Posted: January 24th, 2011 | Author: admin | Filed under: cleantech, green jobs | No Comments »
Ten Best Green Jobs for the Next Decade | Fast Company.
This is from about a year ago; it’s interesting to see how things look with another year of the economic recovery having passed.
- Solar Power Installer
- Energy Efficient Builder
- Wind Turbine Fabricator
- Conservation Biologist
- Green MBA and Entrepreneur
- Sustainability Systems Developer
- Urban Planner
Includes some good links including ones to institutes and associations involved in educating people for the above occupations and supporting the growth of the industries in which the above occupations work.
Posted: January 19th, 2011 | Author: admin | Filed under: Uncategorized | No Comments »
Science Business: What Happened to Biotech? — HBS Working Knowledge.
This article is from 2006, but I thought it was interesting as it addressed how the biotech space has adopted some business models that really don’t fit. For one, I am interested in this topic because it seems that the biofuels industry is struggling to find models that work.
Posted: November 7th, 2010 | Author: admin | Filed under: alternative fuels | No Comments »
Yesterday, EnergyEvolutions hosted Aaron Wolf Baum, PhD, in North Hollywood, California, where he delivered one of his workshops to Southern California for the first time. He delivered a very comprehensive overview of all things algae, both for food and biofuels, including detailed instructions and how-to on growing spirulina at home.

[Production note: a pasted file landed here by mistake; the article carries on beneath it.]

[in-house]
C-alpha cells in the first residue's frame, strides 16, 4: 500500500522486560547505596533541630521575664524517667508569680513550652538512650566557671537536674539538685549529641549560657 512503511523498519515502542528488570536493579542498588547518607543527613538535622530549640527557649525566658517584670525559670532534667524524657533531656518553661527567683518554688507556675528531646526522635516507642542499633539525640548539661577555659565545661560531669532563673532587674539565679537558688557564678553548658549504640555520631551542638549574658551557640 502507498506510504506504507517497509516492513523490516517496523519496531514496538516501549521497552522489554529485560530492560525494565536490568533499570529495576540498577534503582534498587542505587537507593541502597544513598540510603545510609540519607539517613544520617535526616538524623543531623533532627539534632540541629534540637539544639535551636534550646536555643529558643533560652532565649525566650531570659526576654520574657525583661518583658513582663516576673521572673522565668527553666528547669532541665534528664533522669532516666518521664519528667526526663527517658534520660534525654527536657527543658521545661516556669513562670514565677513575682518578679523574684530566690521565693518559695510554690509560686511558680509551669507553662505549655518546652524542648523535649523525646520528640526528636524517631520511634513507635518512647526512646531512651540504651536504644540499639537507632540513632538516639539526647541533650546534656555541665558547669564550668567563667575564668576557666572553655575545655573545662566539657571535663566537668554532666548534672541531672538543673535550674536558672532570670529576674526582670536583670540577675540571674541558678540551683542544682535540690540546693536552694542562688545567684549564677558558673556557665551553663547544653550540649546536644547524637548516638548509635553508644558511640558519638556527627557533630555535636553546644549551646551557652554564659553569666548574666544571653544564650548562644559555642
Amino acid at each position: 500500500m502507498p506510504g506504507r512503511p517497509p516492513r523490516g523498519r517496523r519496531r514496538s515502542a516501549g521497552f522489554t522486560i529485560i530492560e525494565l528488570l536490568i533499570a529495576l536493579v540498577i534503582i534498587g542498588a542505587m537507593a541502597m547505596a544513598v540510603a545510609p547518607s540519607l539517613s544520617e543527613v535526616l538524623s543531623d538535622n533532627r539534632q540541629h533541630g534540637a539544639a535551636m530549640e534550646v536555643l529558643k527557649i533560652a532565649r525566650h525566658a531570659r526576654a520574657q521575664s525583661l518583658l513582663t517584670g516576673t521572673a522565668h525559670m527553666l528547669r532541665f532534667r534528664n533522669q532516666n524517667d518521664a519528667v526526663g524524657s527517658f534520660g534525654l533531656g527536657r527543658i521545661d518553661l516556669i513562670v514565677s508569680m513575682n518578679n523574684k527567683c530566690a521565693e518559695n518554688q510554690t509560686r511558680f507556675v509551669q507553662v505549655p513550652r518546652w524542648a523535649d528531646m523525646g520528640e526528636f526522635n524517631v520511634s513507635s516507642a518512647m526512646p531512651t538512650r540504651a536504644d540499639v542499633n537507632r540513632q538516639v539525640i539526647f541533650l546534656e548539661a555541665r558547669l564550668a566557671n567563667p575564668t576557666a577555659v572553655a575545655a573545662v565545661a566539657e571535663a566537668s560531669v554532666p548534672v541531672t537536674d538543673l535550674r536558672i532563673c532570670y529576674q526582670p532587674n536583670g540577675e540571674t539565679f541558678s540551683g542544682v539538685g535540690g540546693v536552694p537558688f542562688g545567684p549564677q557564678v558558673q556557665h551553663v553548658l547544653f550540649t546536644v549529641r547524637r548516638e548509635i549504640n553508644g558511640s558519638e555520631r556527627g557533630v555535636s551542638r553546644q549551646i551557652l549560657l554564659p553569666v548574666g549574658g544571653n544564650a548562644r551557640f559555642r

Below, you can see Aaron demonstrating his home spirulina growing kit and the audience learning how easy it is to make spirulina for your own healthy food growth at home. All you need is sun, water, and his kit, and you’re ready to go!
More info at AlgaeLab.org
Posted: June 17th, 2010 | Author: admin | Filed under: alternative fuels, bioelectricity, cleantech | No Comments »
DSIRE: DSIRE Home.
This has information on the Renewable Portfolio Standard goals and initiatives by state, as well as efficiency initiatives, by state.
One of the best first places to check out what states are doing with respect to setting goals for electricity generation from renewable sources, and how they are planning to meet those goals.
Each state is going about their program in very different ways. Some leave the energy source open while some specify certain percentages of various kinds of sources, such as Minnesota’s requirement of wind and an allowance of 1% for solar.
Posted: May 19th, 2010 | Author: admin | Filed under: Uncategorized | No Comments »
Coal and oil are so relatively inexpensive that they do not encourage their responsible use in light of global warming, scientists from the National Academy of Sciences are proclaiming more boldly than ever before.
“We really need to get started right away. It’s not opinion, it’s what the science tells you,” said academy panel vice chairman Robert Fri, who was acting Environmental Protection Agency chief under President Richard Nixon. “The country needs both a prompt and a sustained commitment to reducing greenhouse gas emissions.”
As well, the journal Nature just published a study that indicates that since 1993 the oceans have absorbed much more energy than previously thought, the equivalent of 2 billion Hiroshima bombs.
US Top Scientists: Global Warming Is So Urgent, Coal And Oil Should Be More Expensive // current
Posted: May 19th, 2010 | Author: admin | Filed under: alternative fuels, biofuels, biorefineries, renewables | No Comments »